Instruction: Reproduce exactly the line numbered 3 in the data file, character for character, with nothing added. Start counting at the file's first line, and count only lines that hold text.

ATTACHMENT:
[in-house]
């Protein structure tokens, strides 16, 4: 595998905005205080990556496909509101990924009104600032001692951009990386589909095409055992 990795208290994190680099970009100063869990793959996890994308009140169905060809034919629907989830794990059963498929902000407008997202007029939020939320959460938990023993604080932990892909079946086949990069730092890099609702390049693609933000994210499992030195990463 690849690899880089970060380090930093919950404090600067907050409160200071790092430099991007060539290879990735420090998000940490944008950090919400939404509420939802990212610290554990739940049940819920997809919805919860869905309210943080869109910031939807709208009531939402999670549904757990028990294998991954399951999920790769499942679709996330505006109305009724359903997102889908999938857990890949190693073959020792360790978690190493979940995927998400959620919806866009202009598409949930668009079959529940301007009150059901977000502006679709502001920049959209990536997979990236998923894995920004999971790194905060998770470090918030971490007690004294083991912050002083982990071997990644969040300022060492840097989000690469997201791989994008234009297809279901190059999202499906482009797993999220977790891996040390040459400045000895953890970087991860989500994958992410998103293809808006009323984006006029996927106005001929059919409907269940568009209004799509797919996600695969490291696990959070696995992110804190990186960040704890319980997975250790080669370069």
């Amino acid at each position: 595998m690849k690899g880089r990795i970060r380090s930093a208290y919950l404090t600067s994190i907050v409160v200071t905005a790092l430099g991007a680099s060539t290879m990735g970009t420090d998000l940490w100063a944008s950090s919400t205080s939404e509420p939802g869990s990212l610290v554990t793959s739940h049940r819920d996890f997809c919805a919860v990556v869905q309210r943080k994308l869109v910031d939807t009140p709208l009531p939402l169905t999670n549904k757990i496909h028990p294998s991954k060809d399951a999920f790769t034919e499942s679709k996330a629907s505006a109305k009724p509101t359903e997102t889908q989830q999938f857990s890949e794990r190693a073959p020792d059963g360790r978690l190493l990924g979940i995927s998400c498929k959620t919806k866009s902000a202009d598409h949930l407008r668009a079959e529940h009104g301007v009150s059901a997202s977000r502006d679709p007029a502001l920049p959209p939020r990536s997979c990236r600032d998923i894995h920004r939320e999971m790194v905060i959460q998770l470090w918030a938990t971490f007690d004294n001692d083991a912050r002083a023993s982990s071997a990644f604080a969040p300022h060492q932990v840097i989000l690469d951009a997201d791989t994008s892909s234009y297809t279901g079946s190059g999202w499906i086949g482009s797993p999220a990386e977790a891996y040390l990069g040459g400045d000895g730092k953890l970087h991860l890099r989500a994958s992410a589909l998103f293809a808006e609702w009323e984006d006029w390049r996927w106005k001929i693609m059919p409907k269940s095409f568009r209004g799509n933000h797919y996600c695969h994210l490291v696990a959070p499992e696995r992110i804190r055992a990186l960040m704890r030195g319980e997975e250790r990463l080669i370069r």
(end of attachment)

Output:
């Amino acid at each position: 595998m690849k690899g880089r990795i970060r380090s930093a208290y919950l404090t600067s994190i907050v409160v200071t905005a790092l430099g991007a680099s060539t290879m990735g970009t420090d998000l940490w100063a944008s950090s919400t205080s939404e509420p939802g869990s990212l610290v554990t793959s739940h049940r819920d996890f997809c919805a919860v990556v869905q309210r943080k994308l869109v910031d939807t009140p709208l009531p939402l169905t999670n549904k757990i496909h028990p294998s991954k060809d399951a999920f790769t034919e499942s679709k996330a629907s505006a109305k009724p509101t359903e997102t889908q989830q999938f857990s890949e794990r190693a073959p020792d059963g360790r978690l190493l990924g979940i995927s998400c498929k959620t919806k866009s902000a202009d598409h949930l407008r668009a079959e529940h009104g301007v009150s059901a997202s977000r502006d679709p007029a502001l920049p959209p939020r990536s997979c990236r600032d998923i894995h920004r939320e999971m790194v905060i959460q998770l470090w918030a938990t971490f007690d004294n001692d083991a912050r002083a023993s982990s071997a990644f604080a969040p300022h060492q932990v840097i989000l690469d951009a997201d791989t994008s892909s234009y297809t279901g079946s190059g999202w499906i086949g482009s797993p999220a990386e977790a891996y040390l990069g040459g400045d000895g730092k953890l970087h991860l890099r989500a994958s992410a589909l998103f293809a808006e609702w009323e984006d006029w390049r996927w106005k001929i693609m059919p409907k269940s095409f568009r209004g799509n933000h797919y996600c695969h994210l490291v696990a959070p499992e696995r992110i804190r055992a990186l960040m704890r030195g319980e997975e250790r990463l080669i370069r």